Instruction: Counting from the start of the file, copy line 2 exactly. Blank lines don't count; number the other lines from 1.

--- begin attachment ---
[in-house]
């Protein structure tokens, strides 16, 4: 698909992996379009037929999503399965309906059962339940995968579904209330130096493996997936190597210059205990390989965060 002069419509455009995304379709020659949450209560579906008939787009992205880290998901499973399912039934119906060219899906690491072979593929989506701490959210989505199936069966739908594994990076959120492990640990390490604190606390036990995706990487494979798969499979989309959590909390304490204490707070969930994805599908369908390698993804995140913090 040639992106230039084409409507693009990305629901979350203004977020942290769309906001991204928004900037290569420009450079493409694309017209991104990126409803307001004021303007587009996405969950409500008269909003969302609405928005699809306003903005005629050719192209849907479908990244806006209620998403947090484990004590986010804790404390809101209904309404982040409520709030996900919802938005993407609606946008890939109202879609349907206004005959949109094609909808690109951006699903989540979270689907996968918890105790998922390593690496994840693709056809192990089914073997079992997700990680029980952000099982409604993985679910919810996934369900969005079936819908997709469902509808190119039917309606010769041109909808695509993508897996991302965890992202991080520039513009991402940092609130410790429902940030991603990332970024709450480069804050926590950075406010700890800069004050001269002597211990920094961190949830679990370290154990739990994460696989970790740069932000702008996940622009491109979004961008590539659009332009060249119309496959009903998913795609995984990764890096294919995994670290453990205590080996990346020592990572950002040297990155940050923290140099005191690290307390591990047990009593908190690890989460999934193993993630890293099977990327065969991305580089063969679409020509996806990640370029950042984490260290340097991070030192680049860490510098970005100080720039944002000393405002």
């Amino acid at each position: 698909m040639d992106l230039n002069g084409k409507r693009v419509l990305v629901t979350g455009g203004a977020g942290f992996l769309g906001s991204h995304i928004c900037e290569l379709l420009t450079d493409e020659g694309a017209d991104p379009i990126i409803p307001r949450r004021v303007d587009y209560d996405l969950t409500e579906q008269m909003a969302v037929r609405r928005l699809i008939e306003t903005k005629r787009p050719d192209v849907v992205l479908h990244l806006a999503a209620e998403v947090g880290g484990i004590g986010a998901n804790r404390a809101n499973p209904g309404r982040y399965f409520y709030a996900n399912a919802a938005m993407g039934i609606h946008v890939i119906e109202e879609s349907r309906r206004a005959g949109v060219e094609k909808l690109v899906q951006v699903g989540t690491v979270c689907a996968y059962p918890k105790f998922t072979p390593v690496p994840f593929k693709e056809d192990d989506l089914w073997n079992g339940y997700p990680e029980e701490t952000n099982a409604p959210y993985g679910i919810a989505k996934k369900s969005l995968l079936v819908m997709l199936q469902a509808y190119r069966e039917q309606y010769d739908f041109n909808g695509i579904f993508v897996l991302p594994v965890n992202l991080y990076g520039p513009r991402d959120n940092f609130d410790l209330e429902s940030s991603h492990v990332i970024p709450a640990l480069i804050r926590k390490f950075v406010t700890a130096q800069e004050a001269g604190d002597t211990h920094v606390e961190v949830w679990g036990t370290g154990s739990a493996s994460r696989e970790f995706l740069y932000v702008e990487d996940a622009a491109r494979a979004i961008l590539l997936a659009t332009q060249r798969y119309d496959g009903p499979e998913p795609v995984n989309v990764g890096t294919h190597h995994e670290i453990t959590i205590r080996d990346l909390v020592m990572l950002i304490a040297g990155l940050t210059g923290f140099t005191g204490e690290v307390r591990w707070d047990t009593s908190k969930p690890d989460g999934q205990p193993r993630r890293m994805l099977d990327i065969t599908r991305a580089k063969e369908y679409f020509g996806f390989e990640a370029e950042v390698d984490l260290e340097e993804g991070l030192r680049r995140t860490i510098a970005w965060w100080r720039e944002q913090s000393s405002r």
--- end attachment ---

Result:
């Protein structure tokens, strides 16, 4: 698909992996379009037929999503399965309906059962339940995968579904209330130096493996997936190597210059205990390989965060 002069419509455009995304379709020659949450209560579906008939787009992205880290998901499973399912039934119906060219899906690491072979593929989506701490959210989505199936069966739908594994990076959120492990640990390490604190606390036990995706990487494979798969499979989309959590909390304490204490707070969930994805599908369908390698993804995140913090 040639992106230039084409409507693009990305629901979350203004977020942290769309906001991204928004900037290569420009450079493409694309017209991104990126409803307001004021303007587009996405969950409500008269909003969302609405928005699809306003903005005629050719192209849907479908990244806006209620998403947090484990004590986010804790404390809101209904309404982040409520709030996900919802938005993407609606946008890939109202879609349907206004005959949109094609909808690109951006699903989540979270689907996968918890105790998922390593690496994840693709056809192990089914073997079992997700990680029980952000099982409604993985679910919810996934369900969005079936819908997709469902509808190119039917309606010769041109909808695509993508897996991302965890992202991080520039513009991402940092609130410790429902940030991603990332970024709450480069804050926590950075406010700890800069004050001269002597211990920094961190949830679990370290154990739990994460696989970790740069932000702008996940622009491109979004961008590539659009332009060249119309496959009903998913795609995984990764890096294919995994670290453990205590080996990346020592990572950002040297990155940050923290140099005191690290307390591990047990009593908190690890989460999934193993993630890293099977990327065969991305580089063969679409020509996806990640370029950042984490260290340097991070030192680049860490510098970005100080720039944002000393405002």